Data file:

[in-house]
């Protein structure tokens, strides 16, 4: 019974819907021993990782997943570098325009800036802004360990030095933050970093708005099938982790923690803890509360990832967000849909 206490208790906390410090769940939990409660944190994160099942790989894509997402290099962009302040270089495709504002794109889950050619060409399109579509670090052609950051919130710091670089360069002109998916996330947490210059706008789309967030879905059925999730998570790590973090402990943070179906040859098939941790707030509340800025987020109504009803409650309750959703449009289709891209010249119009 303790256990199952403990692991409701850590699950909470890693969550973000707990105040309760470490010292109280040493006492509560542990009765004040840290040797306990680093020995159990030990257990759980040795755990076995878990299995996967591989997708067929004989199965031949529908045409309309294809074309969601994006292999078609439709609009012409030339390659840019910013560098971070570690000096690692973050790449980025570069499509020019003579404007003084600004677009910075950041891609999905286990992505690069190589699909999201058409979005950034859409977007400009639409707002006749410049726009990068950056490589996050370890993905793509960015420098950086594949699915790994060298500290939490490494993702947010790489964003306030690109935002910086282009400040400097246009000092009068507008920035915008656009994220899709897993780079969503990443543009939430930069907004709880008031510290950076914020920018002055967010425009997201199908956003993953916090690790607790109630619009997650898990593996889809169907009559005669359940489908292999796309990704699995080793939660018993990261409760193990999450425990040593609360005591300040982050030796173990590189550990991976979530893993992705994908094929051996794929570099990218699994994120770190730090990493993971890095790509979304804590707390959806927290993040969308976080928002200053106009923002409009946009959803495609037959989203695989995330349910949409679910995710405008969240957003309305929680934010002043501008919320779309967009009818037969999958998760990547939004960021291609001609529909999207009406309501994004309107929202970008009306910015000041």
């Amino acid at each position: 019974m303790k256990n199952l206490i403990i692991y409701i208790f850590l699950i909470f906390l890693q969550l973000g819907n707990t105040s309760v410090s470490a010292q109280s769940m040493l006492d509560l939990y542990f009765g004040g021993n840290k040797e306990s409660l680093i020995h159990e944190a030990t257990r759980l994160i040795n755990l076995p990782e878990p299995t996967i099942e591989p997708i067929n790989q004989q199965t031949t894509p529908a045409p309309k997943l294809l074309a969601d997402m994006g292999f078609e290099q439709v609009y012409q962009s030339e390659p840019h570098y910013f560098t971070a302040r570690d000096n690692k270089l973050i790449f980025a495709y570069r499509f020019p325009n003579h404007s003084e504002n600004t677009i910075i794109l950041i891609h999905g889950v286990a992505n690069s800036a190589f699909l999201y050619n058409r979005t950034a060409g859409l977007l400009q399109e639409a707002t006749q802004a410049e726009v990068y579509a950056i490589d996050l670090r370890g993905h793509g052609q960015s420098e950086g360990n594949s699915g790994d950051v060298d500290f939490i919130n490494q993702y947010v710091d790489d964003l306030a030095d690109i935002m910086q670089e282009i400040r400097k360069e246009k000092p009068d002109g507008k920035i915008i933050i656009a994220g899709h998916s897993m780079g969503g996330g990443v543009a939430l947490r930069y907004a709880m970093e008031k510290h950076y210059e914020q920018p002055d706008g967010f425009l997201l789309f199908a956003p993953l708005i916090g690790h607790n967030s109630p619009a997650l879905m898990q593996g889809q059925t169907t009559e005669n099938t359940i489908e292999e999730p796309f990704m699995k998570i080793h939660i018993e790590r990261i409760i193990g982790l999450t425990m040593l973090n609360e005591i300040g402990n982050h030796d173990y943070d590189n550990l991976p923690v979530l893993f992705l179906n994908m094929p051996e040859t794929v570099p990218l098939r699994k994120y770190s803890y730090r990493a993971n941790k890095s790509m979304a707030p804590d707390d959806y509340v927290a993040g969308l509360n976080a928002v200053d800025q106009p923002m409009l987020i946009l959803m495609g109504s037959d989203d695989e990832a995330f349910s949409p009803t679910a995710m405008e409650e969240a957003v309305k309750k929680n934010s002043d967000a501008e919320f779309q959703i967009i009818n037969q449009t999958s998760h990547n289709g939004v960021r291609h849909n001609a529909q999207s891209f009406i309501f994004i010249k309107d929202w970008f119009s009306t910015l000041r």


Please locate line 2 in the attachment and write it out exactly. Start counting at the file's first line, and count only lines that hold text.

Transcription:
């Protein structure tokens, strides 16, 4: 019974819907021993990782997943570098325009800036802004360990030095933050970093708005099938982790923690803890509360990832967000849909 206490208790906390410090769940939990409660944190994160099942790989894509997402290099962009302040270089495709504002794109889950050619060409399109579509670090052609950051919130710091670089360069002109998916996330947490210059706008789309967030879905059925999730998570790590973090402990943070179906040859098939941790707030509340800025987020109504009803409650309750959703449009289709891209010249119009 303790256990199952403990692991409701850590699950909470890693969550973000707990105040309760470490010292109280040493006492509560542990009765004040840290040797306990680093020995159990030990257990759980040795755990076995878990299995996967591989997708067929004989199965031949529908045409309309294809074309969601994006292999078609439709609009012409030339390659840019910013560098971070570690000096690692973050790449980025570069499509020019003579404007003084600004677009910075950041891609999905286990992505690069190589699909999201058409979005950034859409977007400009639409707002006749410049726009990068950056490589996050370890993905793509960015420098950086594949699915790994060298500290939490490494993702947010790489964003306030690109935002910086282009400040400097246009000092009068507008920035915008656009994220899709897993780079969503990443543009939430930069907004709880008031510290950076914020920018002055967010425009997201199908956003993953916090690790607790109630619009997650898990593996889809169907009559005669359940489908292999796309990704699995080793939660018993990261409760193990999450425990040593609360005591300040982050030796173990590189550990991976979530893993992705994908094929051996794929570099990218699994994120770190730090990493993971890095790509979304804590707390959806927290993040969308976080928002200053106009923002409009946009959803495609037959989203695989995330349910949409679910995710405008969240957003309305929680934010002043501008919320779309967009009818037969999958998760990547939004960021291609001609529909999207009406309501994004309107929202970008009306910015000041």